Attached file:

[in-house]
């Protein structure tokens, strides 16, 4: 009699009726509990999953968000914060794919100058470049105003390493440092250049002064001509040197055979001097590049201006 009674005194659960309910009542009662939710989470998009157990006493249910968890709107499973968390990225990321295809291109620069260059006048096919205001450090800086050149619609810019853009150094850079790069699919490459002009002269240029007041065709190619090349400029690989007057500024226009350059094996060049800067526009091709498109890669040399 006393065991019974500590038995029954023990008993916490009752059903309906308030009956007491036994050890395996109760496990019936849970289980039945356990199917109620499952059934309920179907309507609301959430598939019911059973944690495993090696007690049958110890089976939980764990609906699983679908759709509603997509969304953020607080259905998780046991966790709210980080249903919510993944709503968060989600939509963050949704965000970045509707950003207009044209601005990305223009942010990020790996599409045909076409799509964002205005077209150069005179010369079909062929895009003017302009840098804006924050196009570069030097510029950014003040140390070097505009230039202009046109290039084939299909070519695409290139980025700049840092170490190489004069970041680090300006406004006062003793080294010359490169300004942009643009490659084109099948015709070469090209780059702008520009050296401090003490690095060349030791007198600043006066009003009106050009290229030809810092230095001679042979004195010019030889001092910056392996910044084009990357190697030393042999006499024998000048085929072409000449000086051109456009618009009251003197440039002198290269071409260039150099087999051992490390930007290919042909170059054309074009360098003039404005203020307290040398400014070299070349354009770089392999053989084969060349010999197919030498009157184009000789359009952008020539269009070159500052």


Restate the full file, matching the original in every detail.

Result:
[in-house]
């Protein structure tokens, strides 16, 4: 009699009726509990999953968000914060794919100058470049105003390493440092250049002064001509040197055979001097590049201006 009674005194659960309910009542009662939710989470998009157990006493249910968890709107499973968390990225990321295809291109620069260059006048096919205001450090800086050149619609810019853009150094850079790069699919490459002009002269240029007041065709190619090349400029690989007057500024226009350059094996060049800067526009091709498109890669040399 006393065991019974500590038995029954023990008993916490009752059903309906308030009956007491036994050890395996109760496990019936849970289980039945356990199917109620499952059934309920179907309507609301959430598939019911059973944690495993090696007690049958110890089976939980764990609906699983679908759709509603997509969304953020607080259905998780046991966790709210980080249903919510993944709503968060989600939509963050949704965000970045509707950003207009044209601005990305223009942010990020790996599409045909076409799509964002205005077209150069005179010369079909062929895009003017302009840098804006924050196009570069030097510029950014003040140390070097505009230039202009046109290039084939299909070519695409290139980025700049840092170490190489004069970041680090300006406004006062003793080294010359490169300004942009643009490659084109099948015709070469090209780059702008520009050296401090003490690095060349030791007198600043006066009003009106050009290229030809810092230095001679042979004195010019030889001092910056392996910044084009990357190697030393042999006499024998000048085929072409000449000086051109456009618009009251003197440039002198290269071409260039150099087999051992490390930007290919042909170059054309074009360098003039404005203020307290040398400014070299070349354009770089392999053989084969060349010999197919030498009157184009000789359009952008020539269009070159500052």